Student Handbook 2019-2020

Aspire Academy

Cedar Street Campus


Every student at Aspire Academy has the right to feel physically and emotionally safe.

Cedar Street Campus Mission Statement:

Cedar Street Campus faculty and staff will create a safe and caring environment in which instruction and services promote high academic achievement and personal growth.

Cedar Street Campus Vision Statement:

Cedar Street Campus:  A learning community empowering every student to realize his or her goals.

This handbook is a functional document.  Changes may be made at any time during the school year.  Students and parents will be notified of any changes through the daily announcements, school newsletter, and school website.

Cedar Street Campus and Aspire Academy Contact Information:

Contact Person



Clerk/Main Number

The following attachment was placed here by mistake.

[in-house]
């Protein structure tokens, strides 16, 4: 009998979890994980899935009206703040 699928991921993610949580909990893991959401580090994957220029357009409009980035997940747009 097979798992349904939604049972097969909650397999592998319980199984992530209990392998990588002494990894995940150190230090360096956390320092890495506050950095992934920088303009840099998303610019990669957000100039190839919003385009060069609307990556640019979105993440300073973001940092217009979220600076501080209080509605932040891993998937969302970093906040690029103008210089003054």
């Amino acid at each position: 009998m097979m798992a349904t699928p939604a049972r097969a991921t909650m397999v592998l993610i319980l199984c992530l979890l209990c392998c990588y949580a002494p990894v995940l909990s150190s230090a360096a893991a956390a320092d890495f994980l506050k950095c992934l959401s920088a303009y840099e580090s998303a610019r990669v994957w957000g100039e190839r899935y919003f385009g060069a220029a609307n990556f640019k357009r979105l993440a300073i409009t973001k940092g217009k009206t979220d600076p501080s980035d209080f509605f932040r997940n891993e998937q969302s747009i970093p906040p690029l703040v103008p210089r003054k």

Amy Jackson





Beckah Chartier



Marie Stephens


Student Services

Kelly Touchtone


Online Coordinator/Teacher

Heidi Birkenbach



Richard Knowlton



Caroline Parsons



Mark Voege


SRC Coordinator

Amy Schuring

Paw Paw Public Schools

District Organizational Chart

As happens in any large organization, questions or concerns sometimes arise.  Paw Paw Public Schools and its personnel are dedicated to offering the best possible services to students, and we want to address the concerns of parents and students directly and efficiently.  Questions and concerns can be handled most efficiently when you contact personnel in the order listed for each category since issues will be referred back to the appropriate individual(s).

Classroom Concerns:

  1. Classroom Teacher
  2. Director, Beckah Chartier
  3. Superintendent, Rick Reo
  4. Board of Education

Discipline Concerns:

  1.  Director, Beckah Chartier
  2. Superintendent, Rick Reo
  3. Board of Education

Bus Concerns:

  1.  Bus Driver
  2. Transportation Director, Scott Hitchcock
  3. Director of Business & Operations, Stephanie Walker
  4. Superintendent, Rick Reo
  5. Board of Education

Food Service;

  1.  Food Service Director, Korrie Perkins
  2. Director of Business & Operations, Stephanie Walker
  3. Superintendent, Rick Reo